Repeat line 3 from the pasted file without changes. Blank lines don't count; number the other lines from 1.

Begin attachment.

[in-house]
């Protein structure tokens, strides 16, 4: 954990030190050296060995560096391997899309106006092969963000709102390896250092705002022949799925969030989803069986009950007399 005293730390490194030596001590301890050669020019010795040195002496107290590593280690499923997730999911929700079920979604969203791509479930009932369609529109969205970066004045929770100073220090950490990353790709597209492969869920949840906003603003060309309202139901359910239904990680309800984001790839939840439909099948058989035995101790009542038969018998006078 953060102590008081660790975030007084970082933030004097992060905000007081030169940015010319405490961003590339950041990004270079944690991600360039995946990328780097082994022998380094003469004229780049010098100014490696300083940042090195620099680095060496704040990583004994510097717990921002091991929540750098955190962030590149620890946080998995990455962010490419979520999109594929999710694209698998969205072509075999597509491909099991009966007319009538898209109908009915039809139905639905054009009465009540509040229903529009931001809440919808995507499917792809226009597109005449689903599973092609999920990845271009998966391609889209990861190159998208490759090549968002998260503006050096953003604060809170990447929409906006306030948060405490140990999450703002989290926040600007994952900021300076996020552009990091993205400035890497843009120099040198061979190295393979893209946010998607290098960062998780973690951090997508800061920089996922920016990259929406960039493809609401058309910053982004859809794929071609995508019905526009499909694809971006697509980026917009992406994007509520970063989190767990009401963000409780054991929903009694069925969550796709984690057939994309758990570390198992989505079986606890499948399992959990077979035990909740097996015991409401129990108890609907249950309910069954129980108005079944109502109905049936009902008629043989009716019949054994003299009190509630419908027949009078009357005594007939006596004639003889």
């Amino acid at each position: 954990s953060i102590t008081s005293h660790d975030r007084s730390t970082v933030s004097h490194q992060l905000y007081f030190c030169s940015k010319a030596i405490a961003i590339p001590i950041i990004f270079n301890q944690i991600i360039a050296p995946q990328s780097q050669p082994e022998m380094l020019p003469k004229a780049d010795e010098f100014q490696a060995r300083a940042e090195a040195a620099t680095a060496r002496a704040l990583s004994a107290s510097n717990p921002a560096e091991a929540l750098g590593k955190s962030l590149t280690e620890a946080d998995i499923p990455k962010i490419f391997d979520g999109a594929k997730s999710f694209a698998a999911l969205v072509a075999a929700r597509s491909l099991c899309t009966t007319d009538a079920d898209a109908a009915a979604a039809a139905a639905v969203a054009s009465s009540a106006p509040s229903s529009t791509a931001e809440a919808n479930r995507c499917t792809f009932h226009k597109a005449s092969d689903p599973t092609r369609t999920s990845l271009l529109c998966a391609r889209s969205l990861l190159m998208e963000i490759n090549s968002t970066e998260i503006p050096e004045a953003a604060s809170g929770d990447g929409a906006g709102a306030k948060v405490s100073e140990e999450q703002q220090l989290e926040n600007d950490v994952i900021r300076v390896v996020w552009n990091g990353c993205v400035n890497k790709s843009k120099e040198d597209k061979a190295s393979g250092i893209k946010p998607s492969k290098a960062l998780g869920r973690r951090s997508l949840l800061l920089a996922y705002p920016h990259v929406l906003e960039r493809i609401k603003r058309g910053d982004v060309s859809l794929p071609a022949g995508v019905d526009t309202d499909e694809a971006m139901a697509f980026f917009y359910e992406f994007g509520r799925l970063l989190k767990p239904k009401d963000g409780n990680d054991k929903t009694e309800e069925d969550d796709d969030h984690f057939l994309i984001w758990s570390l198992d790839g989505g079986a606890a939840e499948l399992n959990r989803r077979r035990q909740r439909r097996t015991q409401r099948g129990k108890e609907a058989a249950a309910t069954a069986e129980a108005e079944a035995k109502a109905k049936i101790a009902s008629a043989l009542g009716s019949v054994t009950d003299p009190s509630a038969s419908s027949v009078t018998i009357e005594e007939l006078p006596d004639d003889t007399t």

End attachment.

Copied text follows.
């Amino acid at each position: 954990s953060i102590t008081s005293h660790d975030r007084s730390t970082v933030s004097h490194q992060l905000y007081f030190c030169s940015k010319a030596i405490a961003i590339p001590i950041i990004f270079n301890q944690i991600i360039a050296p995946q990328s780097q050669p082994e022998m380094l020019p003469k004229a780049d010795e010098f100014q490696a060995r300083a940042e090195a040195a620099t680095a060496r002496a704040l990583s004994a107290s510097n717990p921002a560096e091991a929540l750098g590593k955190s962030l590149t280690e620890a946080d998995i499923p990455k962010i490419f391997d979520g999109a594929k997730s999710f694209a698998a999911l969205v072509a075999a929700r597509s491909l099991c899309t009966t007319d009538a079920d898209a109908a009915a979604a039809a139905a639905v969203a054009s009465s009540a106006p509040s229903s529009t791509a931001e809440a919808n479930r995507c499917t792809f009932h226009k597109a005449s092969d689903p599973t092609r369609t999920s990845l271009l529109c998966a391609r889209s969205l990861l190159m998208e963000i490759n090549s968002t970066e998260i503006p050096e004045a953003a604060s809170g929770d990447g929409a906006g709102a306030k948060v405490s100073e140990e999450q703002q220090l989290e926040n600007d950490v994952i900021r300076v390896v996020w552009n990091g990353c993205v400035n890497k790709s843009k120099e040198d597209k061979a190295s393979g250092i893209k946010p998607s492969k290098a960062l998780g869920r973690r951090s997508l949840l800061l920089a996922y705002p920016h990259v929406l906003e960039r493809i609401k603003r058309g910053d982004v060309s859809l794929p071609a022949g995508v019905d526009t309202d499909e694809a971006m139901a697509f980026f917009y359910e992406f994007g509520r799925l970063l989190k767990p239904k009401d963000g409780n990680d054991k929903t009694e309800e069925d969550d796709d969030h984690f057939l994309i984001w758990s570390l198992d790839g989505g079986a606890a939840e499948l399992n959990r989803r077979r035990q909740r439909r097996t015991q409401r099948g129990k108890e609907a058989a249950a309910t069954a069986e129980a108005e079944a035995k109502a109905k049936i101790a009902s008629a043989l009542g009716s019949v054994t009950d003299p009190s509630a038969s419908s027949v009078t018998i009357e005594e007939l006078p006596d004639d003889t007399t």